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The twentieth century was defined by physics. From the minds of the world's leading physicists there flowed a river of ideas that would transport mankind to the pinnacle of wonderment and to the very depths of human despair. This was a century that began with the certainties of absolute knowledge and ended with the knowledge of absolute uncertainty. It was a century in which physicists developed weapons with the capacity to destroy our reality, whilst at the same time denying us the possibility that we can ever properly comprehend it. Almost everything we think we know about the nature of our world comes from one theory of physics.
This theory was discovered and refined in the first thirty years of the twentieth century and went on to become quite simply the most successful theory of physics ever devised. Its concepts underpin much of the twenty-first century technology that we have learned to take for granted. But its success has come at a price, for it has at the same time completely undermined our ability to make sense of the world at the level of its most fundamental constituents. Rejecting the fundamental elements of uncertainty and chance implied by quantum theory, Albert Einstein once famously declared that 'God does not play dice'. Niels Bohr claimed that anybody who is not shocked by the theory has not understood it. The charismatic American physicist Richard Feynman went further: he claimed that nobody understands it.
This is quantum theory, and The Quantum Story tells its story. Jim Baggott presents a celebration of this wonderful yet wholly disconcerting theory, with a history told in forty episodes – significant moments of truth or turning points in the theory's development. From its birth in the porcelain furnaces used to study black body radiation in 1900, to the promise of stimulating new quantum phenomena to be revealed by CERN's Large Hadron Collider over a hundred years later, this is the extraordinary story of the quantum world.
Part I: Quantum in Action
1: An Act of Desperation: Berlin 1900
2: Independent Energy Quanta: Bern 1905
3: Quantum Numbers and Quantum Jumps: Manchester 1913
4: Wave-particle Duality: Paris 1923
5: Strangely Beautiful Interior: Helgoland 1925
6: A Late Erotic Outburst: Swiss Alps 1925
7: The Self-rotating Electron: Leiden 1925
Part II: Quantum Probability and Quantum Uncertainty
8: Quantum Probability: Göttingen 1926
9: The Whole Idea of Quantum Jumps Necessarily Leads to Nonsense: Copenhagen 1926
10: Uncertainty Principle: Copenhagen 1927
11: The Copenhagen Interpretation: Copenhagen 1927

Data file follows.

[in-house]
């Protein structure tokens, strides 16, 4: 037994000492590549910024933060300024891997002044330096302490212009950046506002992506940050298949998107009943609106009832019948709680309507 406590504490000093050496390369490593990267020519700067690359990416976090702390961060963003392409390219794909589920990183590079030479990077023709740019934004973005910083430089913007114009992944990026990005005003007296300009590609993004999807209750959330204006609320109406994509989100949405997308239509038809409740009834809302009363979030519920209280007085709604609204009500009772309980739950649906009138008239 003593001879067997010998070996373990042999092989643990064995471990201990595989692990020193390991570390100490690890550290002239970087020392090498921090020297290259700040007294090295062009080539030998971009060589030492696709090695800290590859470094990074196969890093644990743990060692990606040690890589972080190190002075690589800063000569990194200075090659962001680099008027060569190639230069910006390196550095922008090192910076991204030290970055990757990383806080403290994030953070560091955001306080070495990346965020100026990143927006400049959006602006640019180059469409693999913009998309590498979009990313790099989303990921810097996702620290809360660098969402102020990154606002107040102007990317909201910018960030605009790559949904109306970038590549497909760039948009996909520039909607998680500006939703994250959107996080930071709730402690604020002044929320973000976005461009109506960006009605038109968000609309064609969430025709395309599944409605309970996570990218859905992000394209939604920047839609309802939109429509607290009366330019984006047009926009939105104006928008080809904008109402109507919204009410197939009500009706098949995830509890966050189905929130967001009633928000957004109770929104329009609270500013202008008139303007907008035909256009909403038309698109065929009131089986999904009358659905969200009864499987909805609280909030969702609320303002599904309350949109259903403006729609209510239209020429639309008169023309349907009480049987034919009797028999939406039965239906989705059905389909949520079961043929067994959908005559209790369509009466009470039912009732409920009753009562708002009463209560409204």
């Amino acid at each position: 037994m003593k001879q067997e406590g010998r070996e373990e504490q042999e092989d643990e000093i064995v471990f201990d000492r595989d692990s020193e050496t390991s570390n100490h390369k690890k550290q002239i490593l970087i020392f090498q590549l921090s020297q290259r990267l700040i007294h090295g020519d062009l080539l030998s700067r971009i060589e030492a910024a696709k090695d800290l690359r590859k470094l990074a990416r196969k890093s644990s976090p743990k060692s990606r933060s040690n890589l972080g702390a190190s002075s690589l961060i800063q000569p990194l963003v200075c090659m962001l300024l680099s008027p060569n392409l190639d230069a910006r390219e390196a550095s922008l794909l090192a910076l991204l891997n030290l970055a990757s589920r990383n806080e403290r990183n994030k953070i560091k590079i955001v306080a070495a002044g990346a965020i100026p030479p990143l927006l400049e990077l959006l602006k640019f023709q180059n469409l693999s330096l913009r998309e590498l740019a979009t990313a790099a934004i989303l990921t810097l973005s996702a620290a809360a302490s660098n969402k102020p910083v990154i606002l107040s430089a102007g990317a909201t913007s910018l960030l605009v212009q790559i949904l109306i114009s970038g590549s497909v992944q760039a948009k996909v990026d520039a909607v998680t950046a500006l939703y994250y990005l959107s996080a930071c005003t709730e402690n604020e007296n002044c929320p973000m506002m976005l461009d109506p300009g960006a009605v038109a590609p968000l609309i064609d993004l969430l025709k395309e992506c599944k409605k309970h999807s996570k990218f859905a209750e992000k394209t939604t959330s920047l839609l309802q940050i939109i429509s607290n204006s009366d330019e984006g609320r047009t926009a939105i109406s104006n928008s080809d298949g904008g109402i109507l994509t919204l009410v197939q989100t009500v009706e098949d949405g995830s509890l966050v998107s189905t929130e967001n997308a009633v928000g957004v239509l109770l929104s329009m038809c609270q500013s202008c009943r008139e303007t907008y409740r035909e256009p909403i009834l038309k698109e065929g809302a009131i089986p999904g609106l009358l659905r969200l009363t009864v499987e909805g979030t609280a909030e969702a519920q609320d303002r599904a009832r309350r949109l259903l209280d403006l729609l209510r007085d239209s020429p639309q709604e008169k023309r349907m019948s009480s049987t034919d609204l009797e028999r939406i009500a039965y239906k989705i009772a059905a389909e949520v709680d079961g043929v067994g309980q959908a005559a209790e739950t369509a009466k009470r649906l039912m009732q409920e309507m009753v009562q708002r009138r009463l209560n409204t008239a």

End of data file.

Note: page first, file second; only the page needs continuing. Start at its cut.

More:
12: Complementarity: Lake Como 1927
Part III: Quantum Interpretation
13: Gedankenexperiment: Brussels 1927
14: An Absolute Wonder: Cambridge 1927
15: A Certain Unreasonableness: Brussels 1930
16: A Bolt from the Blue: Copenhagen 1935
17: The Paradox of Schrödinger's Cat: Oxford 1935
Part IV: Quantum Fields
18: Crisis: Shelter Island 1947
19: Quantum Electrodynamics: Oldstone 1949
20: Gauge Symmetry and Gauge Theories: Princeton 1954
21: Three Quarks for Muster Mark: Pasadena 1963
22: The Higgs Mechanism: Edinburgh 1965
Part V: Quantum Particles
23: Electro-weak Unification: Harvard 1967
24: Deep Inelastic Scattering: Stanford Linear Accelerator Center 1967
25: Asymptotic Freedom and Quantum Chromodynamics: Harvard 1973
26: The November Revolution: Brookhaven and SLAC 1974
27: The W and Z Bosons: CERN 1983
28: Completing the Picture: Fermilab 1994
Part VI: Quantum Reality
29: Hidden Variables: Princeton 1951
30: Bell's Theorem: Geneva 1964
31: The Aspect Experiments: Paris 1982
32: Beating the Uncertainty Principle: Albuquerque 1991
33: Three-photon GHZ States: Vienna 2000
34: Reality, Whether Local or Not: Vienna 2007
Part VII: Quantum Gravity
35: That Damned Equation: Princeton 1967
36: The First Superstring Revolution: Aspen 1984
37: The Quantum Structure of Space: Santa Barbara 1986
38: No Consistency Without Contingency: Durham 1995
39: The Second Superstring Revolution: Los Angeles 1995
40: Resolving the Impasse: CERN 2008
Jim Baggott graduated in chemistry in 1978 and completed his doctorate at Oxford three years later. He was a lecturer in chemistry at the University of Reading. He left Reading to pursue a business career, where he first worked with Shell International Petroleum Company and then as an independant business consultant and trainer. He maintains a broad interest in science, philosophy, and history, and writes on all of these subjects. His previous titles include Beyond Measure (OUP, 2004) and A Beginner's Guide to Reality (Penguin, 2005).
"A highly original and engaging account of the most important theory in science."
– Jim Al-Khalili
"Jim Baggott's survey of the history of the emergence of the twentieth century's most enigmatic but successful theory is a delight to read. It is clear, accessible, engaging, informative, and thorough. It illuminates an important, revolutionary era of modern science and the varied personalities behind it."
– Peter Atkins
"[A] wonderful histiry of the scientists and ideas behind quantum mechanics [...] The basic history behind the quantum revolution is well known, but no one has told it in quite such a compellingly human and thematically seamless way."
– Publishers Weekly
"Jim Baggott's inspired – and inspiring – idea of presenting the history of quantum physics in terms of 40 key moments works both an an introduction for the uninitiated and as a refresher for anyone who thinks they know the story. Even familiar stories come up fresh in these juxtapositions. Great to dip in to!"
– John Gribbin
"an enjoyable addition to the overall quantum story"
– Chemistry World
"A truly exceptional book"
– CERN Courier
"An accessible and informative history"
– Science magazine
– Flipside Magazine